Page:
The intensity in the peloton has abated considerably and the nine leaders are stretching out their advantage accordingly. The gap is yawning out towards the two-minute mark. Mathis Le Berre (Arkea-Samsic) and Jose Manuel Diaz (Burgos-BH), meanwhile, are giving chase in the no man's land between the break and the peloton. 


The EF Education-EasyPost team of maillot rojo Andrea Piccolo are are policing matters at the head of the peloton. Damiano Caruso is, of course, the virtual race leader. 



Vuelta a Espana

Damiano Caruso leads the break on stage 3 of the Vuelta a Espana. (Image credit: Getty Images)




Remco Evenepoel

Remco Evenepoel (Image credit: Getty Images)


The eleven leaders continue to collaborate on the long drag towards the foot of the Coll d'Ordino, which begins with 39km to race. 4:20 the gap to the bunch.

Andrea Piccolo

(Image credit: Getty Images)



Jumbo-Visma, Ineos and Soudal-QuickStep are all content to collaborate and police the peloton for the time being, and their working agreement is keeping this break's advantage under control.



Dylan van Baarle rides at the head of the peloton for Primoz Roglic and Jonas Vinegaard, 3:42 down on the escapees. 

Michel Hessmann

(Image credit: Getty Images)











Pierre Latour and Andrea Vendrame are dropped by that acceleration. Caruso comes though with a searing turn of his own, and the Sicilian has brought three riders with him...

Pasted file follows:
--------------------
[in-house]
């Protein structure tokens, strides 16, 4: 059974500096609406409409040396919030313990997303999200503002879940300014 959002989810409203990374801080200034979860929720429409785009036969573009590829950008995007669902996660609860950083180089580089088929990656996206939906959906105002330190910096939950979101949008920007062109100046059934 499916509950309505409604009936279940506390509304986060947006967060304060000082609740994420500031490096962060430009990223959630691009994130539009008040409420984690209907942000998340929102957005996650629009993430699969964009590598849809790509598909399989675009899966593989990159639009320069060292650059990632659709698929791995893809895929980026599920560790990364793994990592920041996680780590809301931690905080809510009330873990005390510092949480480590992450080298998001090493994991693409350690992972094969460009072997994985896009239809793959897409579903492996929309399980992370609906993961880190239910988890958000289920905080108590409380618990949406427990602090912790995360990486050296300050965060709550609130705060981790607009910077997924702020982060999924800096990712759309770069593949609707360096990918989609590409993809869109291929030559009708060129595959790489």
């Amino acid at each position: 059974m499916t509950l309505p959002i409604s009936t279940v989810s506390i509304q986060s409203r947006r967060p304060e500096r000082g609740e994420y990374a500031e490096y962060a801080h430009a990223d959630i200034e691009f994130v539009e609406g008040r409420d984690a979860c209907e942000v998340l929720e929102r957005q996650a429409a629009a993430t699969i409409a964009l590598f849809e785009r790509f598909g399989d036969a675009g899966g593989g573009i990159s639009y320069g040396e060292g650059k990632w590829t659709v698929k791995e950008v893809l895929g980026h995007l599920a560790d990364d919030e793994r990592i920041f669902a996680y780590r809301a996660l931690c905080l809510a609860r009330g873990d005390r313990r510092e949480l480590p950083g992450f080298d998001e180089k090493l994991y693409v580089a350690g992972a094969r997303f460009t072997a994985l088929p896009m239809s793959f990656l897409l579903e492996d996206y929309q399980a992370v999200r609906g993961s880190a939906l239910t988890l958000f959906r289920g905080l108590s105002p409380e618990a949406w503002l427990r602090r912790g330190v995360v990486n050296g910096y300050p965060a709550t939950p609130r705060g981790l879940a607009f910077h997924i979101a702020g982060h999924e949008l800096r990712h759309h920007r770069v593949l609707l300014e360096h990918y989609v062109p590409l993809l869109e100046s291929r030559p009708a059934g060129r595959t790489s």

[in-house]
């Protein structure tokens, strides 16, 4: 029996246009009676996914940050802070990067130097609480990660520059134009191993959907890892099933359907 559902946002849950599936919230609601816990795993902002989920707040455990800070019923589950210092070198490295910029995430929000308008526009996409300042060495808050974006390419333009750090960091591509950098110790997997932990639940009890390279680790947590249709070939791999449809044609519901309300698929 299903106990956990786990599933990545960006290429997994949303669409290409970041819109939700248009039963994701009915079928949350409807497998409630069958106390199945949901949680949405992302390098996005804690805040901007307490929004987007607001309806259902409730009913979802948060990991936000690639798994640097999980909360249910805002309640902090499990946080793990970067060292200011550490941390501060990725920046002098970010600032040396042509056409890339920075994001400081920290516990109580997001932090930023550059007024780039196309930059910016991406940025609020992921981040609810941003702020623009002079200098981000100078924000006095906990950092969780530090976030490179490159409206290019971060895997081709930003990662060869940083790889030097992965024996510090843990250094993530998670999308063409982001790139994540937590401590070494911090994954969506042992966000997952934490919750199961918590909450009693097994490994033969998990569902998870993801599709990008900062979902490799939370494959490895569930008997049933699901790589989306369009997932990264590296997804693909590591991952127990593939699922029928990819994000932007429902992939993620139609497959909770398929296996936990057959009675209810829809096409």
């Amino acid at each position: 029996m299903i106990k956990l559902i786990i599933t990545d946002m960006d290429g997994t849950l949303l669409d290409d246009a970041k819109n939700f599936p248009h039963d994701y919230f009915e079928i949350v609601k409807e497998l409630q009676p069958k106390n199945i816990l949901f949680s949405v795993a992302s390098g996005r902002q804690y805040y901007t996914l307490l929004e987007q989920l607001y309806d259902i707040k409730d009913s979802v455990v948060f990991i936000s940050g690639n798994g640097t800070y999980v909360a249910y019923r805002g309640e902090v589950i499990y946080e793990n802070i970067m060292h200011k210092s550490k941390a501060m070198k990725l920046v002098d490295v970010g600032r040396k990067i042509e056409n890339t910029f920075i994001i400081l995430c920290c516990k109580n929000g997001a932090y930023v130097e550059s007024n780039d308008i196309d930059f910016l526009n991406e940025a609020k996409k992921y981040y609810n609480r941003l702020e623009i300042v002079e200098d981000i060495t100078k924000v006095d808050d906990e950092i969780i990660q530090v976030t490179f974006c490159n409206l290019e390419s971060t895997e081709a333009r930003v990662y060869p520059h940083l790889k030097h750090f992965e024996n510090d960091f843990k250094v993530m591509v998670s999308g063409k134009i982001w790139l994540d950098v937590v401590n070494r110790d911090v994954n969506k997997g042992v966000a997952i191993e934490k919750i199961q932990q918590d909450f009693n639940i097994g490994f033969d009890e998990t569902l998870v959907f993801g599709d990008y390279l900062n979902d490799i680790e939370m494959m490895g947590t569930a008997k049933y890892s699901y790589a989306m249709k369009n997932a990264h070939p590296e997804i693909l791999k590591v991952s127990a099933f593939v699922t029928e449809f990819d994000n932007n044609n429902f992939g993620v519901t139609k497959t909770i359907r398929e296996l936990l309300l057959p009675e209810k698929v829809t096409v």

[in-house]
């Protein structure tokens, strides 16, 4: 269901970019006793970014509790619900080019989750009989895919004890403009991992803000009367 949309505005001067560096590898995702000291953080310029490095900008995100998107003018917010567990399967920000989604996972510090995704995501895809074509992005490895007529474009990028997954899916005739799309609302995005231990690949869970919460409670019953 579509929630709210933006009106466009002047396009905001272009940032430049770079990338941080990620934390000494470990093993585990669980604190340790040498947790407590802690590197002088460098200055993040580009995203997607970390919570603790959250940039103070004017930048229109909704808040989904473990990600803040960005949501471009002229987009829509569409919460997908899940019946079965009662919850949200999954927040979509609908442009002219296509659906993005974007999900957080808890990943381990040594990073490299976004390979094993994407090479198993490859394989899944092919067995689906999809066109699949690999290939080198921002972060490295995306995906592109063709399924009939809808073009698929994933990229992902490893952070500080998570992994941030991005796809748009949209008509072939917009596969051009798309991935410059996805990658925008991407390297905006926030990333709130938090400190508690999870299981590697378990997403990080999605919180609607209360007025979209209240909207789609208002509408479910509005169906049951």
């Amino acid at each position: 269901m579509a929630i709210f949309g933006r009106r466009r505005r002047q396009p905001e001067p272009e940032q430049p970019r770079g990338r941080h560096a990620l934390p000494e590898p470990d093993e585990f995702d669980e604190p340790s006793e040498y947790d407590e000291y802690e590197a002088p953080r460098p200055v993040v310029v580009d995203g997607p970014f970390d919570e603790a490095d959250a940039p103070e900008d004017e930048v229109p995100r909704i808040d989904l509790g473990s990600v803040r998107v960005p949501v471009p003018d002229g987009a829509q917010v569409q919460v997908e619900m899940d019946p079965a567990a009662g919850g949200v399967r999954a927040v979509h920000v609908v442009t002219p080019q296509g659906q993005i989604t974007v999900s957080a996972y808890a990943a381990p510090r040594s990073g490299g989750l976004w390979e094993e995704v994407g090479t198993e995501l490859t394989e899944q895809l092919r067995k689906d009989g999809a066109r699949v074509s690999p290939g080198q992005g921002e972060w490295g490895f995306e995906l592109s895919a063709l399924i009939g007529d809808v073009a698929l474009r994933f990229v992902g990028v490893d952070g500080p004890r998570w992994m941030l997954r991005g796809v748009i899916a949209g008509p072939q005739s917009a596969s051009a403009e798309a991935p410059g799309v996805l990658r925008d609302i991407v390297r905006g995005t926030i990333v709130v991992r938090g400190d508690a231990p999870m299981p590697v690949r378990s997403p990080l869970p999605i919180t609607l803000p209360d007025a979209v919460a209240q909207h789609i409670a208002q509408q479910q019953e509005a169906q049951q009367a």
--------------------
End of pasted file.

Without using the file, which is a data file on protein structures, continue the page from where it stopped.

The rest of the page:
Four riders at the fron with a small lead over the rest of the break: Damiano Caruso (Bahrain Victorious), Jon Barrenetxea (Caja Rural-Seguros RGA), Eduardo Sepúlveda (Lotto-Dstny) and Lennard Kämna (Bora-Hansgrohe). 

Amanuel Ghebreigzabhier (Lidl-Trek) has battled his way back up to Caruso et al, making it a group of five at the front. Meanwhile, Jumbo-Visma look to be assuming the position at the head of the bunch, 2:18 down the road.



It's interesting to see DSM take up the reins in the bunch on behalf of Romain Bardet, who is just 13 seconds off the overall lead. Delegations from Jumbo-Visma and Soudal-QuickStep are lined up behind them.

Ghebreigzabhier has lost touch with the front group, and as Caruso pushes on the pace, only Kämna and Sepúlveda can follow him. This trio has 2:15 in hand on the peloton.

Damiano Caruso is a man on a mission as he continues to set the pace at the head of the race, with Kamna and Sepulveda on his wheel. The Sicilian's efforts are keeping the escapees 2:12 clear of the DSM-led peloton.



Caruso, Sepulveda and Kamna are exchanging turns at the front, where the gradient has eased slightly ahead of the final kick up towards the summit, still 3km away. DSM continue to lead the bunch, on behalf of Bardet and, perhaps, Max Poole.


Andrea Piccolo's spell in the red jersey will be a short-lived one. The Italian is distanced after Vine's cameo...


Wilco Kelderman (Jumbo-Visma) bridges across to Bardet but, to the Frenchman's annoyance, he isn't minded to come through and give him a turn. Soudal-QuickStep lead the chase in the bunch.


Bardet hasn't desisted and he's picking off the remnants of the break with Kelderman stuck tightly to his wheel.



Lennard Kämna (Bora-Hansgrohe), Damiano Caruso (Bahrain Victorious) and Eduardo Sepúlveda (Lotto-Dstny) picked up 3, 2 and 1 seconds in time bonuses over the top of the Ordino, incidentally. Caruso remains the virtual maillot rojo, but the group of favourites is closing rapidly.